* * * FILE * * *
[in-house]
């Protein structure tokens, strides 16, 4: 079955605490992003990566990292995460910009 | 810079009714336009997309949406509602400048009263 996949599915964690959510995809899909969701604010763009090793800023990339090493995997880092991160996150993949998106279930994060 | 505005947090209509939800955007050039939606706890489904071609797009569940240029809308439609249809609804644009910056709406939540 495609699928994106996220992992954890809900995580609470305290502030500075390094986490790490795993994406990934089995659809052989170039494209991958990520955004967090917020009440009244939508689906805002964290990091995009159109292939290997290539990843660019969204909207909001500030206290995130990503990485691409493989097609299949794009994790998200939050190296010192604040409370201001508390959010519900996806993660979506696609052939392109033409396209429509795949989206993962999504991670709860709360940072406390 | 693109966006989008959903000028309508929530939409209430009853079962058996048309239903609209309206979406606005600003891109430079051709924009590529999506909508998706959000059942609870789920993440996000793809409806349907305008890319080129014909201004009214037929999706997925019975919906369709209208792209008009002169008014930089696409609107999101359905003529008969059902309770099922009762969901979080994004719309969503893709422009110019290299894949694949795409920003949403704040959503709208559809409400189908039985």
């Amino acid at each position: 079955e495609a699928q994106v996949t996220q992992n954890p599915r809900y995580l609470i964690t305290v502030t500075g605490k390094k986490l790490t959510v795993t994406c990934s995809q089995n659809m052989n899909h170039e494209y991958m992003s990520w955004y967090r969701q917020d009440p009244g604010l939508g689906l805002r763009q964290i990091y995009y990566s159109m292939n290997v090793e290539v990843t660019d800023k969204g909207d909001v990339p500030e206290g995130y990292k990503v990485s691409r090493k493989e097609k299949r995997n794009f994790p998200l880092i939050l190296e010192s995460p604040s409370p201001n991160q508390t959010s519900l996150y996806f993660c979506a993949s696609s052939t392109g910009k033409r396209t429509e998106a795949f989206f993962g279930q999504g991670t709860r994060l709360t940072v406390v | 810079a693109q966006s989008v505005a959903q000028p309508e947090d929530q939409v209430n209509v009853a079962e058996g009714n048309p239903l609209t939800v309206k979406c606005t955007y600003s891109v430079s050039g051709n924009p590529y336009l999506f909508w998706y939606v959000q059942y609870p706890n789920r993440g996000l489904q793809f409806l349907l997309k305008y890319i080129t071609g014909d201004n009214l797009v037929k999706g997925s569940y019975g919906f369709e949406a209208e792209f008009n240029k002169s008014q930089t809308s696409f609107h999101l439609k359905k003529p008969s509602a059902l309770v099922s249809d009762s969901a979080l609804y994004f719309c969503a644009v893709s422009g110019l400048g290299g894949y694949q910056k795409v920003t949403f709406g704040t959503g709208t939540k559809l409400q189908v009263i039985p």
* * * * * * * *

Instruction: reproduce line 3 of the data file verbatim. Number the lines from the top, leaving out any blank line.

């Amino acid at each position: 079955e495609a699928q994106v996949t996220q992992n954890p599915r809900y995580l609470i964690t305290v502030t500075g605490k390094k986490l790490t959510v795993t994406c990934s995809q089995n659809m052989n899909h170039e494209y991958m992003s990520w955004y967090r969701q917020d009440p009244g604010l939508g689906l805002r763009q964290i990091y995009y990566s159109m292939n290997v090793e290539v990843t660019d800023k969204g909207d909001v990339p500030e206290g995130y990292k990503v990485s691409r090493k493989e097609k299949r995997n794009f994790p998200l880092i939050l190296e010192s995460p604040s409370p201001n991160q508390t959010s519900l996150y996806f993660c979506a993949s696609s052939t392109g910009k033409r396209t429509e998106a795949f989206f993962g279930q999504g991670t709860r994060l709360t940072v406390v | 810079a693109q966006s989008v505005a959903q000028p309508e947090d929530q939409v209430n209509v009853a079962e058996g009714n048309p239903l609209t939800v309206k979406c606005t955007y600003s891109v430079s050039g051709n924009p590529y336009l999506f909508w998706y939606v959000q059942y609870p706890n789920r993440g996000l489904q793809f409806l349907l997309k305008y890319i080129t071609g014909d201004n009214l797009v037929k999706g997925s569940y019975g919906f369709e949406a209208e792209f008009n240029k002169s008014q930089t809308s696409f609107h999101l439609k359905k003529p008969s509602a059902l309770v099922s249809d009762s969901a979080l609804y994004f719309c969503a644009v893709s422009g110019l400048g290299g894949y694949q910056k795409v920003t949403f709406g704040t959503g709208t939540k559809l409400q189908v009263i039985p």